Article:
Trying not to frighten the children with a meltdown, Terrie left her 10 year old daughter to watch the children as she drove the town crying and looking for a place of peace. Somehow she ended up on the east side of the city, (God’s provision) where she sat and cried. With eyes swollen, nose congested and snotty, she poured out her life before God. Confused, heartbroken and desperate, she gave it all to God.

After what seemed like hours, her tears stopped and something spurred her to step out of the car. She heard distant singing, but didn’t know where it was coming from? With each step the music grew slightly louder. The music was a magnet drawing her to open the door of the old building. The sound of the music grew louder as she took each step. She began to hear prayers, with the songs, and they sounded sweetly different, as if sung and prayed straight to the heart of God. They cut through the wounding, and penetrated her heart, comforting and consoling the new child of God.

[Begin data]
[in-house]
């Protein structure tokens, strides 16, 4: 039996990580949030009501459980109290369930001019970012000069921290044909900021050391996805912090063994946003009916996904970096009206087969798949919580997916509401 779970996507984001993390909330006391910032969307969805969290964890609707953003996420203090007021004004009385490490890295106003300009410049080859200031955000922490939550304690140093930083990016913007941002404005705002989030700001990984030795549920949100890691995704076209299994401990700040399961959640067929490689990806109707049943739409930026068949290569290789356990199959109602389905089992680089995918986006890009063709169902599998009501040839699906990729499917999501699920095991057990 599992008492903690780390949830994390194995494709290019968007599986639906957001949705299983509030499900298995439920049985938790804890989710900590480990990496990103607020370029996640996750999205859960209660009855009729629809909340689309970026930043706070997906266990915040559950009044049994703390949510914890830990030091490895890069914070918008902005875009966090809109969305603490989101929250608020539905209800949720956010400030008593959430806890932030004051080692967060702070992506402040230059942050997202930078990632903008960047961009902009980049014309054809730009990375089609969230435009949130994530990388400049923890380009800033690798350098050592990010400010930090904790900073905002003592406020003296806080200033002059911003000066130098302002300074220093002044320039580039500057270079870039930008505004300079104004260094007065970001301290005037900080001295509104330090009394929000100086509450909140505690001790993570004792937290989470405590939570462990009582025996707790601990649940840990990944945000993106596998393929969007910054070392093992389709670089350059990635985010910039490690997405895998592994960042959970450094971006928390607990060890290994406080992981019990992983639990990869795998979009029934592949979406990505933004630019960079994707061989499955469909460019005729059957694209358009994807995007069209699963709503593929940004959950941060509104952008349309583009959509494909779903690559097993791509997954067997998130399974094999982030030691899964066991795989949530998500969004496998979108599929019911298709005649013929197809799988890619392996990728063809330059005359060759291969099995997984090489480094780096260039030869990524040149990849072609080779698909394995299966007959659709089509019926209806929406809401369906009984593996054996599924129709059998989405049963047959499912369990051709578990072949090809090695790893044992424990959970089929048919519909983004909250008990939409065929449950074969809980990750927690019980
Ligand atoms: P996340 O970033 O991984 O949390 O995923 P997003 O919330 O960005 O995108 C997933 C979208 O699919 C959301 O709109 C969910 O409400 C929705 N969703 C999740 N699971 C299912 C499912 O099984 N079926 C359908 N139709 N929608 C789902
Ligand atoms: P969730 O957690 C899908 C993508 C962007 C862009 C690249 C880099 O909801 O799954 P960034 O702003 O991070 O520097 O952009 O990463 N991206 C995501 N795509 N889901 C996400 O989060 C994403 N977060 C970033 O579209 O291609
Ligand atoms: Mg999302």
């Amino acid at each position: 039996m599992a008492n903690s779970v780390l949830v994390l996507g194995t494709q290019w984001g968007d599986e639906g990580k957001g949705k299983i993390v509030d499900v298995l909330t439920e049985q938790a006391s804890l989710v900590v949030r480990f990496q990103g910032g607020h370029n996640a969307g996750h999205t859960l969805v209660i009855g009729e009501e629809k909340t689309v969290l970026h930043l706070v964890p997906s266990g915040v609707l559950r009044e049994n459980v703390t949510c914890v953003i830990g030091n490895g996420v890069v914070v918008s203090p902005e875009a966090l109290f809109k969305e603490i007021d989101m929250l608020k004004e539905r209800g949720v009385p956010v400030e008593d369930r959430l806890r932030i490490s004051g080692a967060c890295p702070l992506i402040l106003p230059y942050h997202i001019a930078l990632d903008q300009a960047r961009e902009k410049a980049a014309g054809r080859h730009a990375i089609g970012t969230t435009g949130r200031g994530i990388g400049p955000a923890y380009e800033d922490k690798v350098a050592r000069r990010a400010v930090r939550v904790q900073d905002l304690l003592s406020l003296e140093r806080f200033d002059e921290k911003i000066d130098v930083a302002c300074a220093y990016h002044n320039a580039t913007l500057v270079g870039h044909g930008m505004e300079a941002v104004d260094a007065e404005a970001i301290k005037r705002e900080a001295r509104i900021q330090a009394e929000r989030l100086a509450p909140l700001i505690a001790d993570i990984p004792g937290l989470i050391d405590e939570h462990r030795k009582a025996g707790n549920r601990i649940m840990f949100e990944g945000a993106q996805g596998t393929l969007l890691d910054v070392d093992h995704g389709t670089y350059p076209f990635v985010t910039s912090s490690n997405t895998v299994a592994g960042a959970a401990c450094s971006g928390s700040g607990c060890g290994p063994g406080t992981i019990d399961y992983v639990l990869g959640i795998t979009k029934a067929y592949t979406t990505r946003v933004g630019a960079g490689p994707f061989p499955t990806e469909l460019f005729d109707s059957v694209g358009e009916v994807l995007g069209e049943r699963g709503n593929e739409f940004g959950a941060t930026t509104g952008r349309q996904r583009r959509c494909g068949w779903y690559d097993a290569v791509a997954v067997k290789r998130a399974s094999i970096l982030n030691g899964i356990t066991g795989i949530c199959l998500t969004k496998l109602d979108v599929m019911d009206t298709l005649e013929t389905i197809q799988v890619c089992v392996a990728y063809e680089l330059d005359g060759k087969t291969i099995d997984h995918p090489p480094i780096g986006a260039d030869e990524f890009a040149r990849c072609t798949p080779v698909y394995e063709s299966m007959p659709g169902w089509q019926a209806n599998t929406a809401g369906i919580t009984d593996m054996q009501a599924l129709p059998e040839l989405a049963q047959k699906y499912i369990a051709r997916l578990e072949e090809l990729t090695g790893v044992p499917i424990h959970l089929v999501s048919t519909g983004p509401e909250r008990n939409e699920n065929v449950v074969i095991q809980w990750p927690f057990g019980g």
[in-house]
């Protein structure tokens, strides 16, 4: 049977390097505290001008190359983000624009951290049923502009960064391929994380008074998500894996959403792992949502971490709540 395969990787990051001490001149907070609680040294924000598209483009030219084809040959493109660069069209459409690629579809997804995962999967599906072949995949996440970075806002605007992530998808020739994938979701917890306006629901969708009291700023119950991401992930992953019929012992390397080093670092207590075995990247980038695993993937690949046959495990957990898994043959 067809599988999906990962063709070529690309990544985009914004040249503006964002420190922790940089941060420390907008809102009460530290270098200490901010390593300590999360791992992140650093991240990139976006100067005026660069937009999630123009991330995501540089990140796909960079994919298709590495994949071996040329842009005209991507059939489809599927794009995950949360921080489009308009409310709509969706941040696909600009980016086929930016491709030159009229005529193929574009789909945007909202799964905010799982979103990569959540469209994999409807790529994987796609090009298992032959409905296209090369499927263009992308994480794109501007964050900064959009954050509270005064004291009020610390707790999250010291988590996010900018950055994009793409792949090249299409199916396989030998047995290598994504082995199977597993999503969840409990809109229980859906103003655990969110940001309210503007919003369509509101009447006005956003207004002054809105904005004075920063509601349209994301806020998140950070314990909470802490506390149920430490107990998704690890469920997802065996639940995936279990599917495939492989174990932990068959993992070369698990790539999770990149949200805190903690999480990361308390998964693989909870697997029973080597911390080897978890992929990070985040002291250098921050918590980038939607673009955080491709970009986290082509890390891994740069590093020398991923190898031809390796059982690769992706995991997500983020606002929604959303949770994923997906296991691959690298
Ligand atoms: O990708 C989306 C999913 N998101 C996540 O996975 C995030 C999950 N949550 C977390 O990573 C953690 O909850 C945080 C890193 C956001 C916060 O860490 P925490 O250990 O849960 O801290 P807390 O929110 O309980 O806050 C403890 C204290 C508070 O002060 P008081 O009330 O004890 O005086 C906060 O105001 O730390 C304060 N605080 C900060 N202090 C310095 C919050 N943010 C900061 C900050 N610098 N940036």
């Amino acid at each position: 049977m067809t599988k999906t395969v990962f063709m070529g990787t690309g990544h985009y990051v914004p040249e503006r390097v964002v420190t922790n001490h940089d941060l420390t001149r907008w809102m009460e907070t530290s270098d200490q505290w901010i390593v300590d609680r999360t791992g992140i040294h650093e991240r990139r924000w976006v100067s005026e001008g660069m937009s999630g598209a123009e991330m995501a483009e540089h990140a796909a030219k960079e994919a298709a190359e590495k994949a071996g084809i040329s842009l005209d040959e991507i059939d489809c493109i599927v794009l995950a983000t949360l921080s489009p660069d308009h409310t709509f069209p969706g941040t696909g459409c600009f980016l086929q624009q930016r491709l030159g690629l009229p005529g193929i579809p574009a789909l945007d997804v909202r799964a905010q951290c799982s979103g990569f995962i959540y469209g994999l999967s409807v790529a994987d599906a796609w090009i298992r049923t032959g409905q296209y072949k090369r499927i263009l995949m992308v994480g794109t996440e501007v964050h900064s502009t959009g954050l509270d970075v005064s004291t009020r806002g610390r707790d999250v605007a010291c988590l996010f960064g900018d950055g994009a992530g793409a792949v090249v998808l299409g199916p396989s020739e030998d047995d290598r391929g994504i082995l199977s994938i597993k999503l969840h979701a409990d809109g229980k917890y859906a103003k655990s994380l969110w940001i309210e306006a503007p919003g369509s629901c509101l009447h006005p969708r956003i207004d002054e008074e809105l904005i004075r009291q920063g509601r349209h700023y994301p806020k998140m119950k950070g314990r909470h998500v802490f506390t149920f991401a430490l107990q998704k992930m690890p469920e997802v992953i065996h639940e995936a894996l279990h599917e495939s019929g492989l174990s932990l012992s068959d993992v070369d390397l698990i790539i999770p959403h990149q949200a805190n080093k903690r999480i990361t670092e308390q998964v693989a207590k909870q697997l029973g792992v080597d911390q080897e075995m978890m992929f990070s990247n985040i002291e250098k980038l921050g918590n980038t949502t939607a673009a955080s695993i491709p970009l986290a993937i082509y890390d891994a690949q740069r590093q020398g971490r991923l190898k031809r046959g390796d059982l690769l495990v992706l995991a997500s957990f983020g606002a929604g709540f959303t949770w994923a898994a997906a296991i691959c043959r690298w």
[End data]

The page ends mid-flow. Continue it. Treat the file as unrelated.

As she finally reached the people, the small group of worshipers turned toward the tear streaked face of the young lady. They recognized the brokenness, and desperation, and stopped the service to center their focus. Without hesitation the forty of so in attendance began to pour out their prayers to the Father on her behalf. The group circled Terrie and she described the experience as “real” and “in His Holy Presence.” Jesus said, “By this all will know that you are my disciples, if you have love for one another.” John 13:35.

Terrie’s life was reset that morning. The small church rallied around her and demonstrated God’s love on a daily basis. You ask, “How do I know this story about Terrie is true?” Well, Terrie was transformed, her life was reset, and she became Theresa; No longer alone and trying to merely survive, but fully sold out to the treasures of her Lord. I entered the small church knowing about going to Heaven, but left experiencing the “earthly” Kingdom of God.

Dr. Young is right; there is nothing accidental about God’s plan for your life. Thank God we have small and large churches demonstrating the love of Jesus. Yes, serendipity is a great new word to describe unexpected secondary surprise blessings, and the splendor of God’s reset.